Oops …

As someone who is often responsible for precluding errors in books, I don’t think I’ve let anything this embarrassing slip through (yet) …

The publisher is being very kind in not blaming the proofreader, who will no doubt wake in the middle of the night and think ‘Oh ****’. πŸ™‚

Author: Brendano

I am a 54-year-old freelance editor living in rural Ireland with my wife, Pauline; our 21-year-old daughter, Susanna (when she’s not away at university); and two terriers. Our son, Sean, died suddenly on 17 October 2010, aged 19.

21 thoughts on “Oops …”

  1. Ha ha

    I read this yesterday and thought of you πŸ™‚

    Om the same subject, I often correct people’s posts or comments here (sometimes without being asked or the error even noticed by the author) what does make me smile is how correct (with no typos) the request or apology normally is πŸ™‚

  2. Soutie, I’m always slightly shocked at how many typos I commit here … but it could be much, much worse. πŸ™‚

  3. Yes, Brendano, I can imagine the embarrassment!

    I am very very sloppy about typing comments, but it is usually because I am trying to do something else at the same time; or I’m in a rush. I do try to take more care when I’m writing a post but I think it is particularly difficult to spot one’s own mistakes. I usually notice them a couple of seconds after publication.

  4. Yes, Araminta.

    I think it is natural to skim over a passage of text in order to extract the meaning/gist, and hence our tendency not to be waylaid by typos etc. can be useful and save time.

    Editors/proofreaders need to be able to ‘switch off’ this gist-extracting function and see the trees as well as the wood. It can then be difficult to switch it back on, so that one hears the newsreader’s grammatical errors instead of the news. πŸ™‚

  5. I had a rather alarming experience the other day in a local shop, which proved that I really should try to look at things with a bit more attention, rather than chatting!

    I happily entered my pin number and was alarmed that although my pin number was correct the transaction failed, happily! The amount had collected a few additional; noughts somehow and it was for over a million pounds! 😳

  6. Hilarious, Araminta. Just as well it failed. πŸ™‚

    The largest cheque I ever saw was for over six million pounds, when I was working for a law firm in Chancery Lane. I suppose some people see sums like that all the time. 😦

  7. Yes, Levent .. nice one. πŸ™‚

    I heard a story (possibly apocryphal) about the perils of technology in publishing … a novel was at a late stage of production when the author decided he’d like to change the name of one of the characters from ‘David’ to ‘Fred’. So, the typesetter was asked to do a ‘find and replace’.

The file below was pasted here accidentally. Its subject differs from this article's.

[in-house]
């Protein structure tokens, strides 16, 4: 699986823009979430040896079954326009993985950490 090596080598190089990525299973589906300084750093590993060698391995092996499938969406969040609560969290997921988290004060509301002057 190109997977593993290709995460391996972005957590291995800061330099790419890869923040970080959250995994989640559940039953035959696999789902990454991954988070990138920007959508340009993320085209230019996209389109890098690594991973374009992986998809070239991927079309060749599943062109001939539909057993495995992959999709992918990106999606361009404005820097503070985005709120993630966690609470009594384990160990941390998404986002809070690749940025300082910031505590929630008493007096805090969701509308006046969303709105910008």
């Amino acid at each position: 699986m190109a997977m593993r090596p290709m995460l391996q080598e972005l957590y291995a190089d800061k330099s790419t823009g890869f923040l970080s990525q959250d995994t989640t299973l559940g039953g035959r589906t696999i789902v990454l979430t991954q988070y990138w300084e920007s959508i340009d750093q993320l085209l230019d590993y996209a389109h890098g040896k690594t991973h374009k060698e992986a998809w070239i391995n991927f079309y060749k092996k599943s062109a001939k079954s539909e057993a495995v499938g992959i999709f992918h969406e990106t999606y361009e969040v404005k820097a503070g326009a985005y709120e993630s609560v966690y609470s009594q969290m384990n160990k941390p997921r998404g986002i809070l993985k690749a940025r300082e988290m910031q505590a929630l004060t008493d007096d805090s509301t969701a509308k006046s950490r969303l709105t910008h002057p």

That was fine, except that the writer had forgotten all about the reference to Michelangelo’s David somewhere in the book. πŸ™‚

  8. Apart being funny, this points something else too, IMO Brendan. All these technology gifts… are they making us “shallow”? When I (try to) chat with the new generation, I see they have a pinch of knowledge about almost everything, but can hardly be called they know the subject. I was thinking about the difference between wisdom and knowledge the other day. See my last post on my personal blog. You may find it interesting.

  9. It matters not how many people proof read an item and sign it of, errors will still creep through. As is my wont I always give certain items what I call a ‘final flypast’, before publication or production. Sure enough, one was on my desk yesterday waiting for me and within seconds I had spotted a boo boo that had been missed by three other people. It’s not that I’m a clever dick, but I do seem to have an eye for detail.
    To my mind it’s a thankless task being a proof reader, get it right 99.9% of the time and you are just doing your job, get it wrong and you are the biggest cretin on the plant.

  10. Yes, an interesting topic, Levent. I tend to find the same thing when I speak to my children. These days they don’t have the discipline for deep knowledge, I think.

    The other day I saw wisdom defined as ‘the intersection of highly developed knowledge, advanced cognitive processing, creativity, and a well-developed capacity for social, emotional, and moral reasoning’.

    Yes, you’re right, OMG … a thankless task. It’s always nerve-racking when you first open a publication you’ve worked on, dreading that some error will leap out at you.

  11. True, ZR … this one has brought the publisher some publicity at least (though possibly not $20,000 worth). πŸ™‚

    Hi Claire … Yes, many regional/local newspapers are compendiums of typos/mistakes. An obituary of my mother took an unexpectedly comedic turn when the writer quoted from ‘Stopping by Woods on a Snowy Evening’, by David Frost. πŸ™‚

    Little Book of Clam … I love it. πŸ™‚ Chowder you manage it? OK, I’ll shut up now.

  12. Hey Brendano! Good blog…
    I was the queen of cock ups, me. People died in headlines when they were – er, not dead, people were brought to life or changed sexes in obituaries; ne’er do wells admitted to charges that had never even been brought in court…
    It’s a miracle I lasted as long as I did. πŸ˜‰

  13. The Irish Times prints ‘corrections and clarifications’ … the one I enjoyed most was along the lines of:

    We apologize for referring to Mr X and Mr Y, who entertained the audience at Variety Show Z, as ‘local gangsters’. This should have read ‘local gagsters’.

  14. ONG, was that deilberate:
    “…read an item and sign it of, errors will still creep through.” ?!

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